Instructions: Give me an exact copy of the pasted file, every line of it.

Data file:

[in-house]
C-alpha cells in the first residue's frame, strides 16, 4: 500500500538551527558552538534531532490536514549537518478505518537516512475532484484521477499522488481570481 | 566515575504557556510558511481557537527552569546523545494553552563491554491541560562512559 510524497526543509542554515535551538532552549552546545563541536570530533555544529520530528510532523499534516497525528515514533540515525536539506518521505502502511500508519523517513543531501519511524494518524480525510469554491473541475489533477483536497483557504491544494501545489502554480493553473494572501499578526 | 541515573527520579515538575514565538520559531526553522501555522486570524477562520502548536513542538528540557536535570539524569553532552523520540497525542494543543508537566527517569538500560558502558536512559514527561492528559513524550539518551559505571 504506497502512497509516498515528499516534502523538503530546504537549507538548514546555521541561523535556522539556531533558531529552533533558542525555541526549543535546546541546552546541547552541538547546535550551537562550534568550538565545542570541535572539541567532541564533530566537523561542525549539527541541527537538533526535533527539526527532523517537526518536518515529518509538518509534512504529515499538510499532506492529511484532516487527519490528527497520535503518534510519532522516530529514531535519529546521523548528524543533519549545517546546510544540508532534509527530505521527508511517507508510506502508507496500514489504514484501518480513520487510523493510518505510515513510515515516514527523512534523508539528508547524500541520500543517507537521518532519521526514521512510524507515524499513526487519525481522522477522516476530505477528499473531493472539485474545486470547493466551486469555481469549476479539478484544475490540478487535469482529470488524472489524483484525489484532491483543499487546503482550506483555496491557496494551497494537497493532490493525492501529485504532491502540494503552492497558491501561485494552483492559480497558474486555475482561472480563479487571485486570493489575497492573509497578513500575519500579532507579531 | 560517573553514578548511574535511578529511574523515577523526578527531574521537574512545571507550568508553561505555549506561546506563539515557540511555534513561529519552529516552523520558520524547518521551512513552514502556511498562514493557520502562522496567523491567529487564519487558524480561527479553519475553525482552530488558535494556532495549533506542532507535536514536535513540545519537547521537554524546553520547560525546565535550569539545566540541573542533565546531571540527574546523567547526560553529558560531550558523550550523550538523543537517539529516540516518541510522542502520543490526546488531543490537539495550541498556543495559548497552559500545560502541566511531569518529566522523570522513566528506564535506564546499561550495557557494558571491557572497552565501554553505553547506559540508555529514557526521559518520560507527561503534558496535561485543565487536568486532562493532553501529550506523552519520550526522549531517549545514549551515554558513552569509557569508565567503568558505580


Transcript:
[in-house]
C-alpha cells in the first residue's frame, strides 16, 4: 500500500538551527558552538534531532490536514549537518478505518537516512475532484484521477499522488481570481 | 566515575504557556510558511481557537527552569546523545494553552563491554491541560562512559 510524497526543509542554515535551538532552549552546545563541536570530533555544529520530528510532523499534516497525528515514533540515525536539506518521505502502511500508519523517513543531501519511524494518524480525510469554491473541475489533477483536497483557504491544494501545489502554480493553473494572501499578526 | 541515573527520579515538575514565538520559531526553522501555522486570524477562520502548536513542538528540557536535570539524569553532552523520540497525542494543543508537566527517569538500560558502558536512559514527561492528559513524550539518551559505571 504506497502512497509516498515528499516534502523538503530546504537549507538548514546555521541561523535556522539556531533558531529552533533558542525555541526549543535546546541546552546541547552541538547546535550551537562550534568550538565545542570541535572539541567532541564533530566537523561542525549539527541541527537538533526535533527539526527532523517537526518536518515529518509538518509534512504529515499538510499532506492529511484532516487527519490528527497520535503518534510519532522516530529514531535519529546521523548528524543533519549545517546546510544540508532534509527530505521527508511517507508510506502508507496500514489504514484501518480513520487510523493510518505510515513510515515516514527523512534523508539528508547524500541520500543517507537521518532519521526514521512510524507515524499513526487519525481522522477522516476530505477528499473531493472539485474545486470547493466551486469555481469549476479539478484544475490540478487535469482529470488524472489524483484525489484532491483543499487546503482550506483555496491557496494551497494537497493532490493525492501529485504532491502540494503552492497558491501561485494552483492559480497558474486555475482561472480563479487571485486570493489575497492573509497578513500575519500579532507579531 | 560517573553514578548511574535511578529511574523515577523526578527531574521537574512545571507550568508553561505555549506561546506563539515557540511555534513561529519552529516552523520558520524547518521551512513552514502556511498562514493557520502562522496567523491567529487564519487558524480561527479553519475553525482552530488558535494556532495549533506542532507535536514536535513540545519537547521537554524546553520547560525546565535550569539545566540541573542533565546531571540527574546523567547526560553529558560531550558523550550523550538523543537517539529516540516518541510522542502520543490526546488531543490537539495550541498556543495559548497552559500545560502541566511531569518529566522523570522513566528506564535506564546499561550495557557494558571491557572497552565501554553505553547506559540508555529514557526521559518520560507527561503534558496535561485543565487536568486532562493532553501529550506523552519520550526522549531517549545514549551515554558513552569509557569508565567503568558505580